11.2 Harvard for injecting code into such ﬁrmware, it can be manually
Infecting a Harvard sensor is considerably more complicated patched into this upper region.
in that injected code may not be run directly. Instead, pre-
existing code must be called, and the purpose of that code A nice feature of the popular Intel Hex format for microcon-
is often quite diﬀerent from the intended behavior of an ex- troller code is that each line of ASCII text is a data record,
ploit. concluding with “:00000001FF”. By grepping this line out of
a ﬁle as it is prepended to another, a script can easily merge
While non-executable stack overﬂows were performed by Gu two images, adding a patch to an image.
in , the ﬁrst execution of foreign code was performed by
Francillon in  by use of a technique known as return- 13. BUS SNIFFING
oriented programming. In this technique, the tail of one Also worth noting is that the busses used on these devices are
function is called, which then returns to the tail of another unprotected and vulnerable to sniﬃng and injection. Traﬃc
function. Multiple tails, or meta-gadgets, can then be as- may even be diverted by a bus extender, one that repeats
sembled into a larger gadget. only those messages which it wishes to let through. Figure 3
shows an I2 C bus being tapped in this manner.
For example, in collaboration with Francillon, the author
once found it necessary to place an arbitrary value, such as
0xDEAD, into r11 of an MSP4305 , after which the machine
Fuzz testing of a wireless sensor proposes a unique diﬃculty,
was to return to the entry point of anther function, 0xBEEF.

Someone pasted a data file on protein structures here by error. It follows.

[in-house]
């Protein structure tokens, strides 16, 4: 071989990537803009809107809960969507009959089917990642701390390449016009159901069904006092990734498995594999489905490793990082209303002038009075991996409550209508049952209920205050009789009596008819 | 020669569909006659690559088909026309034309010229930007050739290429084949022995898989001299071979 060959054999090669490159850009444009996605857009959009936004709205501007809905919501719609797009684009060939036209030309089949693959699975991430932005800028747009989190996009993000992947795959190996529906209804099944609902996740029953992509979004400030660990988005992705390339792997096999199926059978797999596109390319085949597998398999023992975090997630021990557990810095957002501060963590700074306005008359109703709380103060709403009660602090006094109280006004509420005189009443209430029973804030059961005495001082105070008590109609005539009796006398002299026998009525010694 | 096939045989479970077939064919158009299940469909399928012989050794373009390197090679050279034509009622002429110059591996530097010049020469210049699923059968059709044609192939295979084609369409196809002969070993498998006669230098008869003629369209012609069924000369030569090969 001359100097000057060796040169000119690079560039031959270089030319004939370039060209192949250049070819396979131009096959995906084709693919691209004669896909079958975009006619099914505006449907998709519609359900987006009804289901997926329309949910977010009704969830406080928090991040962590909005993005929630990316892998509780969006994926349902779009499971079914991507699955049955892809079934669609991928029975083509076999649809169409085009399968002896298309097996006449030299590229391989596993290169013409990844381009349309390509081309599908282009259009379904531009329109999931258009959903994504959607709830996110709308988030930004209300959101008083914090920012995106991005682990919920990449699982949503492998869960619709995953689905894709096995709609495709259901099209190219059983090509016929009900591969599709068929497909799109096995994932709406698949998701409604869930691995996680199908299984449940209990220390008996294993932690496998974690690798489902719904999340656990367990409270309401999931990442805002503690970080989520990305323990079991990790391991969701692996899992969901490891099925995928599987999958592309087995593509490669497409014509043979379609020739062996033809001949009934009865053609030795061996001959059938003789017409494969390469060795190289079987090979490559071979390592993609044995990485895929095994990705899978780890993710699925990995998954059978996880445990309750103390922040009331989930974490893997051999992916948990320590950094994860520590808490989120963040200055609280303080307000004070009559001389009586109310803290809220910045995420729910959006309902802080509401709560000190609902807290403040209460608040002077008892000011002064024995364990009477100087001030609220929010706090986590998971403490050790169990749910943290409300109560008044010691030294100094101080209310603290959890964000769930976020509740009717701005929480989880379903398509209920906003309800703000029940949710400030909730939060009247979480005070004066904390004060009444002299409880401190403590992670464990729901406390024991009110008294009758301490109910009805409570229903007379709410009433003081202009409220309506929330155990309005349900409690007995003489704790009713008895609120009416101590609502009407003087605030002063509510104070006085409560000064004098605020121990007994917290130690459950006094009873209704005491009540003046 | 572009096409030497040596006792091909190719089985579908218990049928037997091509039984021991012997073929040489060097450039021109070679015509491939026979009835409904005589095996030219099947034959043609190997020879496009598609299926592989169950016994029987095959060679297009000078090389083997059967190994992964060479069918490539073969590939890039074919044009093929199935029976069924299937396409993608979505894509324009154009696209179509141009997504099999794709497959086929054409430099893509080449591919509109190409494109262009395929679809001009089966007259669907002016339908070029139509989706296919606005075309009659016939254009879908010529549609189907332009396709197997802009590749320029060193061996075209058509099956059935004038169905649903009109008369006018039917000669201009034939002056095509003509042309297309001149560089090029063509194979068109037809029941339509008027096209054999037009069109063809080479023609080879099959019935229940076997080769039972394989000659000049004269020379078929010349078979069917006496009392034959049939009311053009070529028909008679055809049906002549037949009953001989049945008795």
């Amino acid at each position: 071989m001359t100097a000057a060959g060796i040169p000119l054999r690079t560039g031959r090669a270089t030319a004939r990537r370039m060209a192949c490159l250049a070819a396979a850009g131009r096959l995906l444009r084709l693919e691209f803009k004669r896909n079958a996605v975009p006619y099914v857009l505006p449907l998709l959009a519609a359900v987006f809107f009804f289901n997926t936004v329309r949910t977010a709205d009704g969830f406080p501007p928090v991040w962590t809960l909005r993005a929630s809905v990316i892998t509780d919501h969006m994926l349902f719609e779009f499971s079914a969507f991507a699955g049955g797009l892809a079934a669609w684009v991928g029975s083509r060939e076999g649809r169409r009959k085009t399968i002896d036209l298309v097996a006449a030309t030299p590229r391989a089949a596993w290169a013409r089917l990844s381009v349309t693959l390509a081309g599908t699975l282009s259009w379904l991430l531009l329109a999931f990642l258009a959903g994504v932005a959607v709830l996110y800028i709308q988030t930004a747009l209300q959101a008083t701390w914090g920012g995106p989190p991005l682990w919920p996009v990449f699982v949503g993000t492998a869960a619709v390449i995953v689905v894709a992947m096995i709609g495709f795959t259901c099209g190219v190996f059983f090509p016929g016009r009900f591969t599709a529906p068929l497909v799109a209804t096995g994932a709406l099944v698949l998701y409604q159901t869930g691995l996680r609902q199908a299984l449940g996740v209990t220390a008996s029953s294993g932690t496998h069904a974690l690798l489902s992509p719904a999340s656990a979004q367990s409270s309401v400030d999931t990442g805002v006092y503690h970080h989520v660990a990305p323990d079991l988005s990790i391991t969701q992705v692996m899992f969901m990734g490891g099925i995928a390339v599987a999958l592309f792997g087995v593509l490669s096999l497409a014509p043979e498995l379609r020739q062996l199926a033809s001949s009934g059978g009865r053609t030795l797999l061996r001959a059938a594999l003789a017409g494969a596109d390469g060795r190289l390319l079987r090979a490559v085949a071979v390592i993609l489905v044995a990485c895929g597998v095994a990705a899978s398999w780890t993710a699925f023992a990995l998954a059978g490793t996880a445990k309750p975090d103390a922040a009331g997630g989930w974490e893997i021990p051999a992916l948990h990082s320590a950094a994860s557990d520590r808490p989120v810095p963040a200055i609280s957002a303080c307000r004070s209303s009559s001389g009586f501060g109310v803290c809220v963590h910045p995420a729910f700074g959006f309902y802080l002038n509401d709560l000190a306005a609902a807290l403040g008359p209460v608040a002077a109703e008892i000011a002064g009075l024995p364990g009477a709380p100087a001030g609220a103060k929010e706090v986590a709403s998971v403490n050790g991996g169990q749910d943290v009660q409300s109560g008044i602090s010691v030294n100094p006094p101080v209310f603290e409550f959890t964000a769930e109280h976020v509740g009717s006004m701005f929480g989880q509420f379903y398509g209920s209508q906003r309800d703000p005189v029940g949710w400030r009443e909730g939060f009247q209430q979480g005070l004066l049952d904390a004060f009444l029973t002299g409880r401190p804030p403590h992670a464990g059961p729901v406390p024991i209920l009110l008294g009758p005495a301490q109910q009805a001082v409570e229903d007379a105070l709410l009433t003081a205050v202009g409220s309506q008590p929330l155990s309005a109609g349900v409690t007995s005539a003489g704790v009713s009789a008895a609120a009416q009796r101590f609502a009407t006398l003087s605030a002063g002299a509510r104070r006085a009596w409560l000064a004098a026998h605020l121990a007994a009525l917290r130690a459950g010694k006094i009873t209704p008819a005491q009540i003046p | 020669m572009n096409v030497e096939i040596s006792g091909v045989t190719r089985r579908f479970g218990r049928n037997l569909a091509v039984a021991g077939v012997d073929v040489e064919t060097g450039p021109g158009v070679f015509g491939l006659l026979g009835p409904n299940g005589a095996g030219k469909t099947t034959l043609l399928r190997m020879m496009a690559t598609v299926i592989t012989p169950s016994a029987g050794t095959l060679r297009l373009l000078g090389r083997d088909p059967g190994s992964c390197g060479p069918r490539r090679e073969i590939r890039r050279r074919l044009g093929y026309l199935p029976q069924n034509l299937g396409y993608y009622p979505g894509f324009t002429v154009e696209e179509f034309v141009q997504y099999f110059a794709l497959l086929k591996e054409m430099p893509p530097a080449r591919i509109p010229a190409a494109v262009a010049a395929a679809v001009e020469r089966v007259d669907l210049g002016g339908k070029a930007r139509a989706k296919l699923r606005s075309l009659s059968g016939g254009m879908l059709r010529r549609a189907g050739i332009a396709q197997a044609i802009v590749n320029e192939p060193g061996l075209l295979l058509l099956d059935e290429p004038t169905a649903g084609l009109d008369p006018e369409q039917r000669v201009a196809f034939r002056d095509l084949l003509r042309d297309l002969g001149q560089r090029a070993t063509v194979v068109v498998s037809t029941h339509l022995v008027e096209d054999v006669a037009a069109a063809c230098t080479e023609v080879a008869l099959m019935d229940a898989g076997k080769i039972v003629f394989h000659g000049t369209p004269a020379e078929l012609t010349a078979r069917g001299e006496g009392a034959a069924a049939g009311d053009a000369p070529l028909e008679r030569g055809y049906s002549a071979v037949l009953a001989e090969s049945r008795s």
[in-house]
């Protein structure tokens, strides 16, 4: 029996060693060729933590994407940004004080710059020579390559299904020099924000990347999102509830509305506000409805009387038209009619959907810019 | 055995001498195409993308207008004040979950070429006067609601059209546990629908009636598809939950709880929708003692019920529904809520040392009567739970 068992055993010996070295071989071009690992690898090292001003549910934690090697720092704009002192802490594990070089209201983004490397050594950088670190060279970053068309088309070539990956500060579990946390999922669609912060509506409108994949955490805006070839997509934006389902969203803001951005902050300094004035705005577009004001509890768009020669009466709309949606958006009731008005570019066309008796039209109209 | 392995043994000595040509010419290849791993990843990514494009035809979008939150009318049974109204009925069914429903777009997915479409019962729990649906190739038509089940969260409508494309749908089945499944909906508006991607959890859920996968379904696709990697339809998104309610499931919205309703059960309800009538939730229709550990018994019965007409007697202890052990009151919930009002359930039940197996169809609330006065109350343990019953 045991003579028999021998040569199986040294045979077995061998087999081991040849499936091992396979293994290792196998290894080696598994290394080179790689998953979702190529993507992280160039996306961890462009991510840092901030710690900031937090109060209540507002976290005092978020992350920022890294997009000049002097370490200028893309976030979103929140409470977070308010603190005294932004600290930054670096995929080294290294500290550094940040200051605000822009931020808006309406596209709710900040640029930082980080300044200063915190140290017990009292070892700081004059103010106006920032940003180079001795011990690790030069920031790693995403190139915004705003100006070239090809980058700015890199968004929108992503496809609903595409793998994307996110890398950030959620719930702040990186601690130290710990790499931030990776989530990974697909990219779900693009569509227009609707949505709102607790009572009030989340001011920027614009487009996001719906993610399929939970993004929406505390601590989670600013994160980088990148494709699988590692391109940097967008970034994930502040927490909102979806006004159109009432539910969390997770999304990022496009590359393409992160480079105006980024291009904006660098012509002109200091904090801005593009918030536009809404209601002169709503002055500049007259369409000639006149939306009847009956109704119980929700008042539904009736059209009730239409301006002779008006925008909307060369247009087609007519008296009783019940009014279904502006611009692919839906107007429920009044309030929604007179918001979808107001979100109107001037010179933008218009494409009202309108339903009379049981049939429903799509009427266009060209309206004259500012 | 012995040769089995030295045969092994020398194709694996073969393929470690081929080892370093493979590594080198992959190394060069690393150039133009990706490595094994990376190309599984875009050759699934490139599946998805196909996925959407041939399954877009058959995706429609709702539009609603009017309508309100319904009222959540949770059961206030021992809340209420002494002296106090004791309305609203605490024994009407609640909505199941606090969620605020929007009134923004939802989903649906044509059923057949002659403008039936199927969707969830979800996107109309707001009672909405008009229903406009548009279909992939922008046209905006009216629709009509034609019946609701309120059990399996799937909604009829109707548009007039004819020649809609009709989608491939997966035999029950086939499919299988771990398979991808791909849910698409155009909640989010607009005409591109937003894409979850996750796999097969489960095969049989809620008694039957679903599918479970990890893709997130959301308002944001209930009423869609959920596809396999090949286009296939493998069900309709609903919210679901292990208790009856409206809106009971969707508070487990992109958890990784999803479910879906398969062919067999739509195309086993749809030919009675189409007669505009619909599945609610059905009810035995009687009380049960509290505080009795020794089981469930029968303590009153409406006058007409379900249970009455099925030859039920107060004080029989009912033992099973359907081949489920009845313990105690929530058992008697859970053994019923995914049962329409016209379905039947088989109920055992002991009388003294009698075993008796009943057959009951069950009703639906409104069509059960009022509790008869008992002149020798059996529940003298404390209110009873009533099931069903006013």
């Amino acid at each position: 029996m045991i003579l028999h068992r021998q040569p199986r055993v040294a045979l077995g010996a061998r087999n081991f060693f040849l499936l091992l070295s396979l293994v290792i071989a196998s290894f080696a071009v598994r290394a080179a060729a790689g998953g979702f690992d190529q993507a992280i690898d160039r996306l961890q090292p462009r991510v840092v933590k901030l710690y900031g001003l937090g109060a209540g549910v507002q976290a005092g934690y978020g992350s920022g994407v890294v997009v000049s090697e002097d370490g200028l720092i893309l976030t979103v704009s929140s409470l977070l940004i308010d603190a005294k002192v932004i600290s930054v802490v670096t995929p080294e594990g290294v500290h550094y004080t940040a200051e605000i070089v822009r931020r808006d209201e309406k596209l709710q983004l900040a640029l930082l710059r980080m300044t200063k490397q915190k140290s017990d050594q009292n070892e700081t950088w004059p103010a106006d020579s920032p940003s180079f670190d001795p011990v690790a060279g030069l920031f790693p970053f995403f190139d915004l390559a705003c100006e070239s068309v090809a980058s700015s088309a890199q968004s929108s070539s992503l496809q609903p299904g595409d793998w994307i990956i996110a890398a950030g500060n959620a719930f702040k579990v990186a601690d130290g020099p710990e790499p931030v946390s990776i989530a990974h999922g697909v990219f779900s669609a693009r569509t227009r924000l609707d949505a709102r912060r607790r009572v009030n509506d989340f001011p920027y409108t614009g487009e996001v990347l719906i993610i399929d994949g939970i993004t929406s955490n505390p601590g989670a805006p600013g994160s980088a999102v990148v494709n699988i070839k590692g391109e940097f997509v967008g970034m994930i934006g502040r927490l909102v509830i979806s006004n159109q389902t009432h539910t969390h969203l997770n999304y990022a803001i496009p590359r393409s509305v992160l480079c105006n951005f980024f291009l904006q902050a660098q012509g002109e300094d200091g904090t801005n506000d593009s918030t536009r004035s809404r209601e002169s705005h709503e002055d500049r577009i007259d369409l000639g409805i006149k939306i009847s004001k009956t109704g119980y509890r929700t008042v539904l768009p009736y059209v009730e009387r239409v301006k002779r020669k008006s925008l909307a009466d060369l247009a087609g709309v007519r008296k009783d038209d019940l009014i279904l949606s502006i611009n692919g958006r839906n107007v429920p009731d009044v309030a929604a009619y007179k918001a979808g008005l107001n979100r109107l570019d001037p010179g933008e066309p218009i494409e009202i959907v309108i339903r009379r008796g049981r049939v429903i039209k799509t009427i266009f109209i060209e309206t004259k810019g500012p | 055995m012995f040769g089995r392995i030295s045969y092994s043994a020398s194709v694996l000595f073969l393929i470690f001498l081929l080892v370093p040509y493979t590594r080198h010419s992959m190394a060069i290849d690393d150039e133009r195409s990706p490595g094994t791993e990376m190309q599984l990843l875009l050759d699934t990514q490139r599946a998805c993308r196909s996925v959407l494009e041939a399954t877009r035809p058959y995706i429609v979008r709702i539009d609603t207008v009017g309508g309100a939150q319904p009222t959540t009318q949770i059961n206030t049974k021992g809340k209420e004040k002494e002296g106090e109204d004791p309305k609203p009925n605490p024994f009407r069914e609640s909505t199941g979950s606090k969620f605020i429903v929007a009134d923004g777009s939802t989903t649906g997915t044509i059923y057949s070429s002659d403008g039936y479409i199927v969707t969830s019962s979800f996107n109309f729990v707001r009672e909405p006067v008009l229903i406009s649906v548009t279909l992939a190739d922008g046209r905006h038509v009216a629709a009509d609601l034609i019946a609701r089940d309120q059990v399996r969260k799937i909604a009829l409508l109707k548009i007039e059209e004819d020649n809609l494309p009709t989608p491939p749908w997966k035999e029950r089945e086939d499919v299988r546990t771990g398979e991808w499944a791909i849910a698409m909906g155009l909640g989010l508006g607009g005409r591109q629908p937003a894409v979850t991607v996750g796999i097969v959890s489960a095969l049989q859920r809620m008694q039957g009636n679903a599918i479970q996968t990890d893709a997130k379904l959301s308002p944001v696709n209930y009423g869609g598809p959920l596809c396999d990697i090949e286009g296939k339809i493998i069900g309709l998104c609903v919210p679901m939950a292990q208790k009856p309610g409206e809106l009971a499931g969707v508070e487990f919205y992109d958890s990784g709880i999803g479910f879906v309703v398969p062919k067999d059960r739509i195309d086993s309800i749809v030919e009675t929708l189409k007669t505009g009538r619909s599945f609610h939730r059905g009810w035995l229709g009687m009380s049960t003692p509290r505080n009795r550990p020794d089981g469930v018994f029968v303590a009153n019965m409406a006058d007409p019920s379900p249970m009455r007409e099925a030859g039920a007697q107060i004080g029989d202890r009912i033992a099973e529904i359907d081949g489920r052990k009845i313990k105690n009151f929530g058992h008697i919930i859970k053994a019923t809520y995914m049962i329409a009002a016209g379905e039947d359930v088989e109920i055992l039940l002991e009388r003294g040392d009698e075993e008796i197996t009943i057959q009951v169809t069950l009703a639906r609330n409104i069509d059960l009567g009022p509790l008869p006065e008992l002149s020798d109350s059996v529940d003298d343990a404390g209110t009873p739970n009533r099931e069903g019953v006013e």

in that the simulators for many of these platforms are lacking
Performing an overﬂow that leaves 0x47B0, 0xDEAD, 0xBEEF
in suﬃcient accuracy to run an entire image. In the absence
on the stack at the moment of a return will pop 0xDEAD
of such a simulator, how is the reverse engineer to identify
into r11, then return to 0xBEEF if the contents of Table 3
and trace the cause of a crash?
is in memory.
In the case of blind fuzzing, many chips revert GPIO pins to
By chaining many such gadgets together, Francillon was able
a high-impedance input state and, while TinyOS does not,
to construct a meta-gadget that copies information from an
many commercial wireless sensors print debugging informa-
arbitrary address in data memory to an arbitrary address
tion over a serial port when booting. Either of these eﬀects
5 can be used to identify which packet caused a crash, so long
The MSP430 is not a Harvard machine, but all examples of
this paper stick to that platform for the sake of consistency. as packets are sent slowly and the device does not lock up.
For cases in which the ﬁrmware is known by the attacker, the
author has found it proﬁtable to patch the image to contain a
handler function which preserves the most recently received
packet. The fuzzing then includes with a high frequency the
address of that handler.
Several techniques have been presented for the reverse en-
gineering and exploitation of 16-bit wireless embedded sys-
tems. It is suggested that the reader follow the citations
of this paper to investigate any individual topic in greater
 A. Francillon and C. Castelluccia. Code injection
attacks on harvard-architecture devices. In CCS 2008.
 T. Goodspeed. MSP430 buﬀer overﬂow exploit for
wireless sensor nodes, August 2007.
 T. Goodspeed. Practical attacks against the MSP430
BSL. 25C3, December 2008.
 T. Goodspeed. A side-channel timing attack of the
MSP430 BSL. Black Hat USA, August 2008.
 T. Goodspeed. Stack overﬂow exploits for MSP430
wireless sensors over 802.15.4. Texas Instruments
Developer Conference, February 2008.
 T. Goodspeed. Tracing with MSP430simu, LaTeX, and
PowerPoint, January 2008.
 Q. Gu and R. Noorani. Towards self-propagate
mal-packets in sensor networks. In Wisec 2008.